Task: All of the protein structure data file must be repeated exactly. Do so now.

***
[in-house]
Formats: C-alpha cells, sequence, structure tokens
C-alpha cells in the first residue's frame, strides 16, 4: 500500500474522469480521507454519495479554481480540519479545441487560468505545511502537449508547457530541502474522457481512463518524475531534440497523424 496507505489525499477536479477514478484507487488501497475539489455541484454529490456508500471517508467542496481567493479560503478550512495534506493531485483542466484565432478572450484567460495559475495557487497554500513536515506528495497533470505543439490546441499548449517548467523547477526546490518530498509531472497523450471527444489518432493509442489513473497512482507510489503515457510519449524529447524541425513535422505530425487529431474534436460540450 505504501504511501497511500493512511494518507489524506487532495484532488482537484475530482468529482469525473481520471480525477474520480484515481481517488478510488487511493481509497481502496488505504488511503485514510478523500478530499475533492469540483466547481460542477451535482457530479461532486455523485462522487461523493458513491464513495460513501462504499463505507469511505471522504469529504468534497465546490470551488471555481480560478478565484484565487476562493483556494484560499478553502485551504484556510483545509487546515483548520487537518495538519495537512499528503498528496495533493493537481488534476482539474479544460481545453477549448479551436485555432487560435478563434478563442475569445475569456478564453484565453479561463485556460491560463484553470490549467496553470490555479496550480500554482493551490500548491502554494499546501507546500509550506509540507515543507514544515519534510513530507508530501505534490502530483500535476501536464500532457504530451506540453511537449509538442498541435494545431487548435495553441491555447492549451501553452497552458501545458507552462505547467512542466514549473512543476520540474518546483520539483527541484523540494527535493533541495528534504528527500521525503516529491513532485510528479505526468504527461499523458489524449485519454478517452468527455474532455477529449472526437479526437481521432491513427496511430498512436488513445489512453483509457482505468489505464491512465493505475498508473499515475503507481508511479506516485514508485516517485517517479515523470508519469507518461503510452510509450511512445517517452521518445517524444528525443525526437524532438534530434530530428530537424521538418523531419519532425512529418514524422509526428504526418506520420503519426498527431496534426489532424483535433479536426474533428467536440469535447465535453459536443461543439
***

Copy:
[in-house]
Formats: C-alpha cells, sequence, structure tokens
C-alpha cells in the first residue's frame, strides 16, 4: 500500500474522469480521507454519495479554481480540519479545441487560468505545511502537449508547457530541502474522457481512463518524475531534440497523424 496507505489525499477536479477514478484507487488501497475539489455541484454529490456508500471517508467542496481567493479560503478550512495534506493531485483542466484565432478572450484567460495559475495557487497554500513536515506528495497533470505543439490546441499548449517548467523547477526546490518530498509531472497523450471527444489518432493509442489513473497512482507510489503515457510519449524529447524541425513535422505530425487529431474534436460540450 505504501504511501497511500493512511494518507489524506487532495484532488482537484475530482468529482469525473481520471480525477474520480484515481481517488478510488487511493481509497481502496488505504488511503485514510478523500478530499475533492469540483466547481460542477451535482457530479461532486455523485462522487461523493458513491464513495460513501462504499463505507469511505471522504469529504468534497465546490470551488471555481480560478478565484484565487476562493483556494484560499478553502485551504484556510483545509487546515483548520487537518495538519495537512499528503498528496495533493493537481488534476482539474479544460481545453477549448479551436485555432487560435478563434478563442475569445475569456478564453484565453479561463485556460491560463484553470490549467496553470490555479496550480500554482493551490500548491502554494499546501507546500509550506509540507515543507514544515519534510513530507508530501505534490502530483500535476501536464500532457504530451506540453511537449509538442498541435494545431487548435495553441491555447492549451501553452497552458501545458507552462505547467512542466514549473512543476520540474518546483520539483527541484523540494527535493533541495528534504528527500521525503516529491513532485510528479505526468504527461499523458489524449485519454478517452468527455474532455477529449472526437479526437481521432491513427496511430498512436488513445489512453483509457482505468489505464491512465493505475498508473499515475503507481508511479506516485514508485516517485517517479515523470508519469507518461503510452510509450511512445517517452521518445517524444528525443525526437524532438534530434530530428530537424521538418523531419519532425512529418514524422509526428504526418506520420503519426498527431496534426489532424483535433479536426474533428467536440469535447465535453459536443461543439